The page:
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San Marzano tomatoes still ripening both in unheated greenhouse and outside.  Certainly plenty of fruit per plant but they are not as amazing when cooked as we had hoped.  

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Sun Gold tomatoes have been amazing this year.  Have grown plants from a ‘parent’ gariguette strawberry now planted around the walls of our catio.  Hoping to have fruit from these next summer having given up on strawberries in recent years.  The parent plant was found at the back of what was once a strawberry raised bed, must have been lurking since we cleared the rest.  

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On 9/28/2022 at 12:56 PM, TicTac said:

Gorgeous space.

 

Trying to figure out that caged in area...is that where that cat resides on the catio!? 

 

😛

Yes, the one remaining cat has this area as his space.  Comes and goes as he pleases through his little door.  When we acquired George and his sister, Prune, we were obliged to sign a contract to agree that they would never be permitted to roam freely.  Not sure that I would do the same again but it is all that George has known.  Will find a picture of the pair in their space tomorrow. 

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Hoping that this isn’t off topic but here, as promised, are George and Prune discovering their new catio for the first time.  The second picture is Prune, she spent entire days in that spot, a kiwi fruit vine now covers it so she had shade on warmer days.  Can’t get used to walking past the Prune Shelf and seeing it empty.

 

The prune picture shows our tiny greenhouse and raised beds, this is our entire space for growing fruit and veg, except for a couple of apple trees and one pear tree at the front.  The wind was strong yesterday and most of the apples are now on the ground.  Any brilliant ideas for preserving those windfalls would be very welcome!  I hate to waste food but the freezer is already crammed to capacity.  More or less… 

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I dehydrate a lot of apple rings at this time of the year, and can a lot of applesauce (neither of which require freezer space). There are apple chutneys too, I suppose, and apple butter. I'm sure others have more/better ideas.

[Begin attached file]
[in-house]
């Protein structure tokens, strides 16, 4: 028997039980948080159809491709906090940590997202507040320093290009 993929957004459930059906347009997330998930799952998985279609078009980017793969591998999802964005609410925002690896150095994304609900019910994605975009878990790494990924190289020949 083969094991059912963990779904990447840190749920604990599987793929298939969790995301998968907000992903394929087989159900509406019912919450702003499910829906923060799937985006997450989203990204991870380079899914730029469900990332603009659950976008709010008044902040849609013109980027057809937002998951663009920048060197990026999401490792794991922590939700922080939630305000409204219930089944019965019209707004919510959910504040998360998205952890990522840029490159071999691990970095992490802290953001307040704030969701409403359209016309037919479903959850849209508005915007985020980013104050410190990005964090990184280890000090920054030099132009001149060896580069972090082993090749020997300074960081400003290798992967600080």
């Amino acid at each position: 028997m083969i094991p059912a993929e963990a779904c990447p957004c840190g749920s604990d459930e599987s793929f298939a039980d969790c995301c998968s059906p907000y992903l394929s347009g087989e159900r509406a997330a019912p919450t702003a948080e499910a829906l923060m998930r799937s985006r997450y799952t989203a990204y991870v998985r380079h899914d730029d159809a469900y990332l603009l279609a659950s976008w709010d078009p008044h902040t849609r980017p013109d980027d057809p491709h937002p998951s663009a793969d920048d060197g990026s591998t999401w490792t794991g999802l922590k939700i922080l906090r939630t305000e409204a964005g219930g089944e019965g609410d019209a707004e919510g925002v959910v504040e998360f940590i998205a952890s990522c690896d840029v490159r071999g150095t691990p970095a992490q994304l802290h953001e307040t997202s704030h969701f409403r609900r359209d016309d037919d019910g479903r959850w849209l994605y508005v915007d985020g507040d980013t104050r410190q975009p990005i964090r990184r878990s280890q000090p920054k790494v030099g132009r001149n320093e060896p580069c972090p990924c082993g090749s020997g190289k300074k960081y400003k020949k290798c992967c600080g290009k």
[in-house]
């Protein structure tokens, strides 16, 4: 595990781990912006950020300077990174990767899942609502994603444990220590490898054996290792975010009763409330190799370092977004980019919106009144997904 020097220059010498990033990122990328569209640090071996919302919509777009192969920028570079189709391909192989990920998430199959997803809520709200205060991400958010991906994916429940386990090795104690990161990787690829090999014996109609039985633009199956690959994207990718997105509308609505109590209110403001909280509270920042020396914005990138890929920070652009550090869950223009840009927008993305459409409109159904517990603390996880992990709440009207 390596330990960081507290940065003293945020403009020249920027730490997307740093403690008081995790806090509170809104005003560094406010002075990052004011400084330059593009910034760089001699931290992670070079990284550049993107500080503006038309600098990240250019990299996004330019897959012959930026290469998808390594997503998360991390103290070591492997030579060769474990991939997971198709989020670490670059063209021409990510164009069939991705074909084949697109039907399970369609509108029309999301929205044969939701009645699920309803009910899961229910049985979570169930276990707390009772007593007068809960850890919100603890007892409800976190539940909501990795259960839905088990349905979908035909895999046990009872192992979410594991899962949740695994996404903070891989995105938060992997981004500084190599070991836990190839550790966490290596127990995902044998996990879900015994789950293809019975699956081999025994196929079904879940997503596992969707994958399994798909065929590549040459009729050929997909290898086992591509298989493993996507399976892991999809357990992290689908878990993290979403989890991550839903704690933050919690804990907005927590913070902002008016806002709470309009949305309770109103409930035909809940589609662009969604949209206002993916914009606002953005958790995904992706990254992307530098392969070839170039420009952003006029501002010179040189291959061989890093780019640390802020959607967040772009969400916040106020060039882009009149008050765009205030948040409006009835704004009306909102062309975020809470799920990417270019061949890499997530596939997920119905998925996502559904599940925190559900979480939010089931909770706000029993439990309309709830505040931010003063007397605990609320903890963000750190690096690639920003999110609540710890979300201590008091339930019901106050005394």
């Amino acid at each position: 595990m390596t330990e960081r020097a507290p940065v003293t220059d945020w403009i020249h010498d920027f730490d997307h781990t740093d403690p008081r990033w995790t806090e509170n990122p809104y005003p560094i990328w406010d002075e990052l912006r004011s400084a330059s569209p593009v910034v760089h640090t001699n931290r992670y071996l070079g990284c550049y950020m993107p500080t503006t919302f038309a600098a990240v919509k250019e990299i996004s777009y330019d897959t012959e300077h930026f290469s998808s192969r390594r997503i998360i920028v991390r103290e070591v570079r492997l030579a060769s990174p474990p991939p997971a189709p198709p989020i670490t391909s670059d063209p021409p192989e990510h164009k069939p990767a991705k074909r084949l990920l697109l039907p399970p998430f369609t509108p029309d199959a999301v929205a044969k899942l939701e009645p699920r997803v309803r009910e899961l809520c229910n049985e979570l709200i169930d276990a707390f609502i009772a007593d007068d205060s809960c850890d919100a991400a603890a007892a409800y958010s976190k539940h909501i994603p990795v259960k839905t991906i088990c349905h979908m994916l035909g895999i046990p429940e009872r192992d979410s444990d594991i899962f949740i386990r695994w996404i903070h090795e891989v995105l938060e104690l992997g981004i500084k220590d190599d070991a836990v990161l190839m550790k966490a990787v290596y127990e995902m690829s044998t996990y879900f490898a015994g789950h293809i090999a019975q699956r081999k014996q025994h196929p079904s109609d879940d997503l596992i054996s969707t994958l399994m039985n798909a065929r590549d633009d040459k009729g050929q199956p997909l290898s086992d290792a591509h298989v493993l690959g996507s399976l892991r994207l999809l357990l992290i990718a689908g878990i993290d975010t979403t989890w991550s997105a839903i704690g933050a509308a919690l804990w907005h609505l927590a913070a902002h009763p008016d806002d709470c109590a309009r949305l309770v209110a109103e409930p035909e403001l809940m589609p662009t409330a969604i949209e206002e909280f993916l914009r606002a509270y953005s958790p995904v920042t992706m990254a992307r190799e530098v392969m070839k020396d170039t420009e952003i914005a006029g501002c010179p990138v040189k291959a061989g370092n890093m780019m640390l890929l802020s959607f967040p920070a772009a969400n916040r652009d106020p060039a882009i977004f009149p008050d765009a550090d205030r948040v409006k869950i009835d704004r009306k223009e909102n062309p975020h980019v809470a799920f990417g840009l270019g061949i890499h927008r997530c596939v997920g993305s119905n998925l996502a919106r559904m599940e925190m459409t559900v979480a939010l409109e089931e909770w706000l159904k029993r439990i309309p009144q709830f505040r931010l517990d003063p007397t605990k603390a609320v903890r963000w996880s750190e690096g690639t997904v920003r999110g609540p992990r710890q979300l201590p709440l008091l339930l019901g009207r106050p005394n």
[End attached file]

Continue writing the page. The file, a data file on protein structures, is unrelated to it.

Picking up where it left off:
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“Who loves a garden, loves a greenhouse too.” - William Cowper, The Task, Book Three

 

"Not knowing the scope of your own ignorance is part of the human condition...The first rule of the Dunning-Kruger club is you don’t know you’re a member of the Dunning-Kruger club.” - psychologist David Dunning

 

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6 minutes ago, Shelby said:

Couldn't find a different spot to put this......but...honey bees have taken over my hummingbird feeder!

Well if the hummingbirds have moved on to more southerly climes perhaps you could consider developing a niche market for bespoke honey. Perhaps fill those feeders with some St. Germaine? Elderberry cordial? Grand Marnier?  You get the idea. It’s just a thought. 

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Anna Nielsen aka "Anna N"

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1 hour ago, Anna N said:

Well if the hummingbirds have moved on to more southerly climes perhaps you could consider developing a niche market for bespoke honey. Perhaps fill those feeders with some St. Germaine? Elderberry cordial? Grand Marnier?  You get the idea. It’s just a thought. 

Then she would just end up with some drunk bees getting into all sorts of debauchery!

 

 

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A beekeeper I know had a Dr. Pepper truck turn over on a highway near his hives.  He reported the flavor of the honey as a very hesitant "interesting."

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I could use some help with herb identification.

 

I planted some micro-herbs that came with my covid-lockdown meal from Masons of Bendigo, reported here. The green shiso survived a few replantings and ended up in a wine barrel, happily re-seeding itself while the lemon balm didn't survive, or so I thought. 

 

This spring's crop is coming along well, but when I picked some it smelled very lemony. Hmm. I don't remember that before, but maybe it is because there is fresh growth. So now I don't know if I have shiso or lemon balm. Maybe some lemon balm was quietly lurking with the shiso ready to mount a coup. Unfortunately I ripped volunteer shiso out of another pot so I can't compare to that.

 

Can anyone tell me what this is?

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It's almost never bad to feed someone.